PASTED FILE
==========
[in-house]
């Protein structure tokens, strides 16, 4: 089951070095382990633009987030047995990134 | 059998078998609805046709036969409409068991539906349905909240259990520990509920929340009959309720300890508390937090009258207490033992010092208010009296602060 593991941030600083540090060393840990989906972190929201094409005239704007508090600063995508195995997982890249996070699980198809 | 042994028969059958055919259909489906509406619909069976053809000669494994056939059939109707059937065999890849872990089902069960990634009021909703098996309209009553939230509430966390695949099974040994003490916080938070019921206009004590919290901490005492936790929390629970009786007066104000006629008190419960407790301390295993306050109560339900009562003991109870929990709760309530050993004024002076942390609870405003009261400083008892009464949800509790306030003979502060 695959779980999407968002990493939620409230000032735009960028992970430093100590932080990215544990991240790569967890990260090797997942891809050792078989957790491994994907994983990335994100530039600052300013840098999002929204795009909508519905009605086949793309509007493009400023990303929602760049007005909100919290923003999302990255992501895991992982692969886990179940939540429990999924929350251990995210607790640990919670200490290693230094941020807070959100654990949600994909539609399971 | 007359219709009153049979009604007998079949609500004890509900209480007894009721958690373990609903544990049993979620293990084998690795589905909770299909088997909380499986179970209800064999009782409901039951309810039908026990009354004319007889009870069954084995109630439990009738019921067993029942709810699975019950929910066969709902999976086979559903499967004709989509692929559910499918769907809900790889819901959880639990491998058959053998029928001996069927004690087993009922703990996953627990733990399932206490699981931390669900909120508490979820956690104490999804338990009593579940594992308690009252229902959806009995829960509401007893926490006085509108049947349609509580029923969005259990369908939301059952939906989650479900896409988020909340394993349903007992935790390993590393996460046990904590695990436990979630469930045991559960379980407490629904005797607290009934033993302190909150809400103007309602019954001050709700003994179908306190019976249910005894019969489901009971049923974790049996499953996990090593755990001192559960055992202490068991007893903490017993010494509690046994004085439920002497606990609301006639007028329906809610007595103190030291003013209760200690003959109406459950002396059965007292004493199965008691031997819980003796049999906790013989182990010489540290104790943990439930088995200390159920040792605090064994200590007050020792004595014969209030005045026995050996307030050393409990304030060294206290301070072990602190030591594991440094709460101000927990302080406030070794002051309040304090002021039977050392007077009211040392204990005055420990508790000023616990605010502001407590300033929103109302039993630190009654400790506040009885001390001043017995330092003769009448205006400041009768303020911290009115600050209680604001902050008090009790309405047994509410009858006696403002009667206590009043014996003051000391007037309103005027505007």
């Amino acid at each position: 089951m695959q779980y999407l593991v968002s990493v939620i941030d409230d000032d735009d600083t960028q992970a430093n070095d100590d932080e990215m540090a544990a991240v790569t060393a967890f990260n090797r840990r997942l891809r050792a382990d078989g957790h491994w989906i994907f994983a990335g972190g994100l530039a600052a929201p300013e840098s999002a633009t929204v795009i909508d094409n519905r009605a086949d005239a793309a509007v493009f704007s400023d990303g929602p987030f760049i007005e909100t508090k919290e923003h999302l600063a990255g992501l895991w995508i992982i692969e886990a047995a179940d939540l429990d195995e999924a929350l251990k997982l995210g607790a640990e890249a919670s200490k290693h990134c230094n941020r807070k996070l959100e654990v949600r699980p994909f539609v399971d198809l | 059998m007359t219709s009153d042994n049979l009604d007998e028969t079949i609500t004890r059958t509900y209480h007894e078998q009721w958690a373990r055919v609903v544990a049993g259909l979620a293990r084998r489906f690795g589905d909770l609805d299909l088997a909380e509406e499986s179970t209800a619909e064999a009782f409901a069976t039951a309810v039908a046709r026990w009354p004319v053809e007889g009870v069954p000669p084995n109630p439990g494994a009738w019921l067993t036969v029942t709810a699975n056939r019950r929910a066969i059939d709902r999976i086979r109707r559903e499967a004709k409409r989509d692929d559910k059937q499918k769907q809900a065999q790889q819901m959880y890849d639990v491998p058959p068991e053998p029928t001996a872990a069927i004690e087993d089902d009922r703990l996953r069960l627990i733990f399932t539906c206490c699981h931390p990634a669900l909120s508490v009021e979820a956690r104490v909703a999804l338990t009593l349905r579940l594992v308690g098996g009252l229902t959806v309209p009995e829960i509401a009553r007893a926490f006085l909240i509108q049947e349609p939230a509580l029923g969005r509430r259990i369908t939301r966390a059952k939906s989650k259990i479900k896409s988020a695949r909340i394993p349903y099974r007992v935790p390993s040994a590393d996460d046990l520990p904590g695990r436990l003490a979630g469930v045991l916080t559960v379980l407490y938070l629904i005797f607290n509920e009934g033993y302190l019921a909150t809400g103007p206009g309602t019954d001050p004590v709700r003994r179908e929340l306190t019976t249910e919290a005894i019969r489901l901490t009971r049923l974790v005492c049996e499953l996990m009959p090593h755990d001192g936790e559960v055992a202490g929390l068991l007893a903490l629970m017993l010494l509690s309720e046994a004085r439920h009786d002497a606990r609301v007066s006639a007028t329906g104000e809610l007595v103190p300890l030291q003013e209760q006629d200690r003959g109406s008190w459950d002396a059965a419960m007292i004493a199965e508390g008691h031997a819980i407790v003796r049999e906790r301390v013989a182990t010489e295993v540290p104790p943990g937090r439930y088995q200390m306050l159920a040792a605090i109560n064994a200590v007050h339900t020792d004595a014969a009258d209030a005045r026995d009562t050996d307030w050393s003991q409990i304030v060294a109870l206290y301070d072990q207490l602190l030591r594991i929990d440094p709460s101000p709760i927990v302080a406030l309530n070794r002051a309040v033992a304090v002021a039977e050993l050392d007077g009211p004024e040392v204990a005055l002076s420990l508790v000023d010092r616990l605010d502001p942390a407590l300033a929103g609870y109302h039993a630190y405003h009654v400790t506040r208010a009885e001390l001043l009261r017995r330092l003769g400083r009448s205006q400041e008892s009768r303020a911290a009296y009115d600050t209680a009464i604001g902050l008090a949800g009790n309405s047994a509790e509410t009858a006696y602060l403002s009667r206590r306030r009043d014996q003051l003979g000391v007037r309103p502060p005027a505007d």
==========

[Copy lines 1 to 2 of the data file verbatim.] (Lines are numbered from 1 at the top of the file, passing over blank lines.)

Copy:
[in-house]
């Protein structure tokens, strides 16, 4: 089951070095382990633009987030047995990134 | 059998078998609805046709036969409409068991539906349905909240259990520990509920929340009959309720300890508390937090009258207490033992010092208010009296602060 593991941030600083540090060393840990989906972190929201094409005239704007508090600063995508195995997982890249996070699980198809 | 042994028969059958055919259909489906509406619909069976053809000669494994056939059939109707059937065999890849872990089902069960990634009021909703098996309209009553939230509430966390695949099974040994003490916080938070019921206009004590919290901490005492936790929390629970009786007066104000006629008190419960407790301390295993306050109560339900009562003991109870929990709760309530050993004024002076942390609870405003009261400083008892009464949800509790306030003979502060 695959779980999407968002990493939620409230000032735009960028992970430093100590932080990215544990991240790569967890990260090797997942891809050792078989957790491994994907994983990335994100530039600052300013840098999002929204795009909508519905009605086949793309509007493009400023990303929602760049007005909100919290923003999302990255992501895991992982692969886990179940939540429990999924929350251990995210607790640990919670200490290693230094941020807070959100654990949600994909539609399971 | 007359219709009153049979009604007998079949609500004890509900209480007894009721958690373990609903544990049993979620293990084998690795589905909770299909088997909380499986179970209800064999009782409901039951309810039908026990009354004319007889009870069954084995109630439990009738019921067993029942709810699975019950929910066969709902999976086979559903499967004709989509692929559910499918769907809900790889819901959880639990491998058959053998029928001996069927004690087993009922703990996953627990733990399932206490699981931390669900909120508490979820956690104490999804338990009593579940594992308690009252229902959806009995829960509401007893926490006085509108049947349609509580029923969005259990369908939301059952939906989650479900896409988020909340394993349903007992935790390993590393996460046990904590695990436990979630469930045991559960379980407490629904005797607290009934033993302190909150809400103007309602019954001050709700003994179908306190019976249910005894019969489901009971049923974790049996499953996990090593755990001192559960055992202490068991007893903490017993010494509690046994004085439920002497606990609301006639007028329906809610007595103190030291003013209760200690003959109406459950002396059965007292004493199965008691031997819980003796049999906790013989182990010489540290104790943990439930088995200390159920040792605090064994200590007050020792004595014969209030005045026995050996307030050393409990304030060294206290301070072990602190030591594991440094709460101000927990302080406030070794002051309040304090002021039977050392007077009211040392204990005055420990508790000023616990605010502001407590300033929103109302039993630190009654400790506040009885001390001043017995330092003769009448205006400041009768303020911290009115600050209680604001902050008090009790309405047994509410009858006696403002009667206590009043014996003051000391007037309103005027505007």